I made the decision early on to keep the slugs plain old ascii. No unicode. These are primarily for URL’s, and I wanted them easy to type. Most slugs in the system are automatically generated. These slugs are derived from names when a dog or user is created in the system. This is a problem, because there are a lot of people in the world who use characters outside of the ascii set.

Usually, the solution is just to drop non-ascii characters. This is the simplest option, and it works. For example, Designer News uses this technique. In the case of John Henry Müller, they simply drop the ü because of the umlaut, giving him the user URL of https://news.layervault.com/u/11655/john-henry-mller/. Müller becomes mller. I find this less than optimal.

A second technique is to use homoglyph substitution. A homoglyph is a character which is visually similar to another, to the point that they are difficult to quickly distinguish with just a glance. I’m familiar with them from the world of phishing, where people register domains that look very similar to other domains by using homoglyphs.

Once you build a list of homoglyphs, it’s easy to create slugs that are ascii only through substitution. We expanded the definition of homoglyph for our list to include anything you could squint at funny and think they were similar. The method is a bit brute force, but it only ever runs once per string, and I think the outcome is worth it.

This works well for us, we get reasonable URL’s for dogs like “Hólmfríður frá Ólafsfjordur”. holmfriour-fra-olafsfjordur is not the same, but it’s close enough for a URL that you don’t mind, and it’s better than using hlmfrur-fr-lafsfjordur.

Hólmfríður frá Ólafsfjordur

Unfortunately, this doesn’t work well for un-romanized languages, notably asian languages, such as “クッキー“. In this case, the system breaks down and we end up with no usable slug, so we build from a default. I’m still seeking a solution for that. Maybe I should use automatic translation on it.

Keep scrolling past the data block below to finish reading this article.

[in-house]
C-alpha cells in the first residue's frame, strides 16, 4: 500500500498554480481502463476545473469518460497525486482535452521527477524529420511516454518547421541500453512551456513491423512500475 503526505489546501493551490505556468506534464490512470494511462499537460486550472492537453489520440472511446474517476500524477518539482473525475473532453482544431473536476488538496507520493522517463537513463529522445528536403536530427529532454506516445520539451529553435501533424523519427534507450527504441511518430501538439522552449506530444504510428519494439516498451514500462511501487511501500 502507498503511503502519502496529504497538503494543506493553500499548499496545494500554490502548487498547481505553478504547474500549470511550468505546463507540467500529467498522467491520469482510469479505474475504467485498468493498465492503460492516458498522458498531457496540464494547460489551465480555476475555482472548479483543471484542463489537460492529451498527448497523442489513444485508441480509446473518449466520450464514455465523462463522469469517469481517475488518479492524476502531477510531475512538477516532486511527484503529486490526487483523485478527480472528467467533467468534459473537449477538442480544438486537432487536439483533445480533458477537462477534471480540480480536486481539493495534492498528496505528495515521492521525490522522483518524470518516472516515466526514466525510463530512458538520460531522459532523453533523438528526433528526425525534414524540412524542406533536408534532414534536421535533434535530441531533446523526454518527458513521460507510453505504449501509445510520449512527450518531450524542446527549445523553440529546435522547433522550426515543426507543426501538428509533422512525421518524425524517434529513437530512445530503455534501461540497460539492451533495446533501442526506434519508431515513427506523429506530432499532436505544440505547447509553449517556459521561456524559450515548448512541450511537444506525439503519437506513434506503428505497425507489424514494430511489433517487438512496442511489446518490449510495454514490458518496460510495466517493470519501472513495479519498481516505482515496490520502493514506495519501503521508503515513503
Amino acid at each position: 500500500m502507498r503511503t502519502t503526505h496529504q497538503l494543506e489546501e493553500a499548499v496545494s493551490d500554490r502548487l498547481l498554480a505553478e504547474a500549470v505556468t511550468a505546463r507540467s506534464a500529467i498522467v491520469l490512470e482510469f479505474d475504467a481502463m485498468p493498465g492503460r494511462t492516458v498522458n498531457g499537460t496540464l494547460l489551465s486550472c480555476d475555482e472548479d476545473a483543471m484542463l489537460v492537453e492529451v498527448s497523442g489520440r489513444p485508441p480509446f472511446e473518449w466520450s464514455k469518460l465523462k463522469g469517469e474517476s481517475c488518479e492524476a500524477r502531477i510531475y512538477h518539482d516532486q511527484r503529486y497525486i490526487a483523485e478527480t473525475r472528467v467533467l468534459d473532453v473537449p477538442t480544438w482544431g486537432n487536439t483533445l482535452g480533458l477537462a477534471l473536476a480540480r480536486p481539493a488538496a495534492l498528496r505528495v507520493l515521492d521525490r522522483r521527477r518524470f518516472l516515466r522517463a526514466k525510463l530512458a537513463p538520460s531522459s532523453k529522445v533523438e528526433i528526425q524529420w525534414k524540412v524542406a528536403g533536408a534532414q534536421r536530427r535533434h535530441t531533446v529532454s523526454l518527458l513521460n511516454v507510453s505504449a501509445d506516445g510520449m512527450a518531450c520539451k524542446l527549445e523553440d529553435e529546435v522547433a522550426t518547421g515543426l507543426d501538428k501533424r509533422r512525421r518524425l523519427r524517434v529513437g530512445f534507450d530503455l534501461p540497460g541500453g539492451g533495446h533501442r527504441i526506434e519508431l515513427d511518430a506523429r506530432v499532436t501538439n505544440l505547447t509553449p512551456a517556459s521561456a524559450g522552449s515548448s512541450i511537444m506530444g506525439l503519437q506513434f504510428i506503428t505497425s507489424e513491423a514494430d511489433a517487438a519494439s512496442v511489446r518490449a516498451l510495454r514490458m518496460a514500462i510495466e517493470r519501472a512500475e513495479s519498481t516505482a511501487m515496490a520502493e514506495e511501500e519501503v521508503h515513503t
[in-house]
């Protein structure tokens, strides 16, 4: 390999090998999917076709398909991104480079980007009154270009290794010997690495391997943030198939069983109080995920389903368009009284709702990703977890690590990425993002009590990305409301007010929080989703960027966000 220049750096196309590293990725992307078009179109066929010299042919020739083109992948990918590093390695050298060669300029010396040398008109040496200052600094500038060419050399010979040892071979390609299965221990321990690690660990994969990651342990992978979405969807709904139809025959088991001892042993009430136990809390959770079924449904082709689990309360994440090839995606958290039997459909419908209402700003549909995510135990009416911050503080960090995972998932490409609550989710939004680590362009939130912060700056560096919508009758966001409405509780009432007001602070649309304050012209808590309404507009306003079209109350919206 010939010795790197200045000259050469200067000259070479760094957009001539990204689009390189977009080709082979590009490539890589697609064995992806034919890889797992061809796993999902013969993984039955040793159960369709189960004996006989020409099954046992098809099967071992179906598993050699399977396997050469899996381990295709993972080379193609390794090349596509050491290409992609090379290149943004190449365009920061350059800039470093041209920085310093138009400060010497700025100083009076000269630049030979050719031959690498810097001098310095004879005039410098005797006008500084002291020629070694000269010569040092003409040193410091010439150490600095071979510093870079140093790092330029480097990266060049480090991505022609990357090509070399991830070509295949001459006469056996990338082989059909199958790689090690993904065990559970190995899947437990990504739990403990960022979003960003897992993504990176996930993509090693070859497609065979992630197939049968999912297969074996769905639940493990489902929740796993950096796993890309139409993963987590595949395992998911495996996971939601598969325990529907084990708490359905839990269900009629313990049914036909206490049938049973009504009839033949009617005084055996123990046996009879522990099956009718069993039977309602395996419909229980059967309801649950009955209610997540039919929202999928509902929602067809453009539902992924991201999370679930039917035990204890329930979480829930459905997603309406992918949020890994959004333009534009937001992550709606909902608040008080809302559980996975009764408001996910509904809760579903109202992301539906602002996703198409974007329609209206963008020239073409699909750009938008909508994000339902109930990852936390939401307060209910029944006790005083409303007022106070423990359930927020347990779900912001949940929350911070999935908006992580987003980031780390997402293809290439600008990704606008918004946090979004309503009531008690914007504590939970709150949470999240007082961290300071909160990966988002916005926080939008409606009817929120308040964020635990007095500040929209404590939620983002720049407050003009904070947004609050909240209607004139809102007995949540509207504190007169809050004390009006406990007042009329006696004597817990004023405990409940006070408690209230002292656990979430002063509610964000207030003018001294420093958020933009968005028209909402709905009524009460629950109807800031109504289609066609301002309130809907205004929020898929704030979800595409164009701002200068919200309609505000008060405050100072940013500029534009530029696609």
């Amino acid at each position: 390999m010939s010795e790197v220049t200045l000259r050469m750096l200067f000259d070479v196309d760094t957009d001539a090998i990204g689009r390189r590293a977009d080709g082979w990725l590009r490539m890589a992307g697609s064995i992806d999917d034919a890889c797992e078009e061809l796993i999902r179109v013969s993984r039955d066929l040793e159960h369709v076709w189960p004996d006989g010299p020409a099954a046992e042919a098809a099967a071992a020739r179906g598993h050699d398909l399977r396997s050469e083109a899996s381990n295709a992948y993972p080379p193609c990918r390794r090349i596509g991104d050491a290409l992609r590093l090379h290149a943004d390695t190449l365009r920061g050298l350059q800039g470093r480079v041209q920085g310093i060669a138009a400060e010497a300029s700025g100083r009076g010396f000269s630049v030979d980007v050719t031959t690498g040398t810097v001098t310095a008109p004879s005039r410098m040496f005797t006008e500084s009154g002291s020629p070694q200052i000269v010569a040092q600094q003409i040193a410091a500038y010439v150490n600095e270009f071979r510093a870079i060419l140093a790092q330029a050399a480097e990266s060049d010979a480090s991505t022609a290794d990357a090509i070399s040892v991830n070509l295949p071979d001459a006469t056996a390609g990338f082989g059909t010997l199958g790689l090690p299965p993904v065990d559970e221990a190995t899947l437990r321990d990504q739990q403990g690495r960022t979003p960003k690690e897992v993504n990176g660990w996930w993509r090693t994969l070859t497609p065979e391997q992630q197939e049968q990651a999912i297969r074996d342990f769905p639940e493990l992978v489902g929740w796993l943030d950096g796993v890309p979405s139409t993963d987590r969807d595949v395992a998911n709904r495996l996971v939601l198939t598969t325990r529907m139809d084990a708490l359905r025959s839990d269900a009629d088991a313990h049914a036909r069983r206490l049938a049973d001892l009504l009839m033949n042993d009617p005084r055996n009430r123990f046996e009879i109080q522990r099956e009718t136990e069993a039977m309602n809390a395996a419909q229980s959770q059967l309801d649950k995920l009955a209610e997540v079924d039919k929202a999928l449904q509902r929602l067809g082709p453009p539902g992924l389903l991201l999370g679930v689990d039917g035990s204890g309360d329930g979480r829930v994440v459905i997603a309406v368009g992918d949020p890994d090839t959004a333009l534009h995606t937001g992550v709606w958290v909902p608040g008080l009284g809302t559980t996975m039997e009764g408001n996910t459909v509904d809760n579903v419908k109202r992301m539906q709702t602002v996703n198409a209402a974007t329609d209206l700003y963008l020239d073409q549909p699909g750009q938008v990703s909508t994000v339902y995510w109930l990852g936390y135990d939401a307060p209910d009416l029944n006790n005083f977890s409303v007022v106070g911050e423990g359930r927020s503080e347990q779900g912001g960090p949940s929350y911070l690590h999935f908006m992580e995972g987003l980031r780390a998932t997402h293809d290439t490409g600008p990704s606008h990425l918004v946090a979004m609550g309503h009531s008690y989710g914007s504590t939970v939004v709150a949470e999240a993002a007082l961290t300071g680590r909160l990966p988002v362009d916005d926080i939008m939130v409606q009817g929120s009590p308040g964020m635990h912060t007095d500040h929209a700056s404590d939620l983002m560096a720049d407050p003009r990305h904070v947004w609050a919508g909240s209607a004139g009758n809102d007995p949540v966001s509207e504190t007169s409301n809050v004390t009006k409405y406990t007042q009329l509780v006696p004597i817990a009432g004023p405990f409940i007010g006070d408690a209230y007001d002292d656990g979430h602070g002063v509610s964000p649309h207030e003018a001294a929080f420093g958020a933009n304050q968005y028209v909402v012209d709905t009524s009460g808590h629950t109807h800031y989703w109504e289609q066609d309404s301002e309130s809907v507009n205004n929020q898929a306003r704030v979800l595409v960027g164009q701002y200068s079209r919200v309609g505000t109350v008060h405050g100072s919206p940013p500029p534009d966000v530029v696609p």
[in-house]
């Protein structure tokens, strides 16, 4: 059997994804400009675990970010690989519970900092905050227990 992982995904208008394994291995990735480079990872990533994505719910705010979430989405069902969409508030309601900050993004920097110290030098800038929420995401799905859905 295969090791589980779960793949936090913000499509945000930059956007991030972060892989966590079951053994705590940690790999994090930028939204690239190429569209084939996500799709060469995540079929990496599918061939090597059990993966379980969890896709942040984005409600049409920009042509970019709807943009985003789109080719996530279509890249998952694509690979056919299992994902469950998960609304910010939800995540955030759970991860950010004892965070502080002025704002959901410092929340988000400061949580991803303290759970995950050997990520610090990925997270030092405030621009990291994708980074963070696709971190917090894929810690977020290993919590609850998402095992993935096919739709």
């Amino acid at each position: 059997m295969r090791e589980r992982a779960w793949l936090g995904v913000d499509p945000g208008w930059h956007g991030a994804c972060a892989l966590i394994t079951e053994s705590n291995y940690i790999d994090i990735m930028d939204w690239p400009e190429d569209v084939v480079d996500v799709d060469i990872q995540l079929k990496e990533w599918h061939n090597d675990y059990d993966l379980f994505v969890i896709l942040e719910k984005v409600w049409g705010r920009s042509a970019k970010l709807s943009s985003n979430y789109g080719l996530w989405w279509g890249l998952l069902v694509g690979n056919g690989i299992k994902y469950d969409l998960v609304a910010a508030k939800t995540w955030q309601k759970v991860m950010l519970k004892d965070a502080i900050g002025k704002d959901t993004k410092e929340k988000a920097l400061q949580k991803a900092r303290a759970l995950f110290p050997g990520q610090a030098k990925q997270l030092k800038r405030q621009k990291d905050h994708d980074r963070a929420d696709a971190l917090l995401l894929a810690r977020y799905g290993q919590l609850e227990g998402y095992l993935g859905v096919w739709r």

Delayed Queues for RQ

April 15, 2013 » Geek

I really like RQ. It’s got a sensible API and it’s built for Python, something I can’t say about Resque, pyres is fine, but it’s not the same.

My one beef with RQ is that I can’t delay a job for an arbitrary amount of time. You queue it up and it runs. To get around that, I built a simple delayed queue system for RQ, using the same redis backend.

My delayed queues leverage sorted sets to store and select jobs. We put the job in with it’s earliest run timestamp as the score, then we have a cron job or daemon that pulls them out when they are ready and pushes them over to RQ. Simple enough!

Here’s the really relevant code, everything else is trimming.

Delaying Jobs

Waking Jobs

You can run this at a granularity as low as one second the way it is written, and I’m sure you could go tighter if you wanted. We run it at a minute granularity, since our jobs are not highly time sensitive.

And because redis is atomic, you can run enqueue daemons/cron jobs on multiple machines, and everything should work fine, which is great for availability.

Grab the code and examples here if you are interested, https://gist.github.com/jmhobbs/5358101.

Impromptu logging from a socket.io connection

October 27, 2012 » Geek

I recently participated in a live streamed event that provided a “watching now” counter usin socket.io. Basically it was a super simple node.js script which incremented or decremented a variable when users joined and left the channel, and broadcasted the count to it’s subscribers. What I didn’t realize until right before the event that we might want to have a record for users on page at a given point in the broadcast. With so little time before the broadcast, I didn’t want to tinker with the server and break it, so I did the next best thing, I logged from the subscriber side.

I put up a quick PHP script on my laptop that allowed cross-domain access from the origin server and logged the incoming counter.

Then, in Chrome’s JavaScript console, I just hooked updates from socket.io into an XHR to provide the values to my PHP.

It worked like a charm, I didn’t have to mess with the server at a crucial point, and we got the data we needed.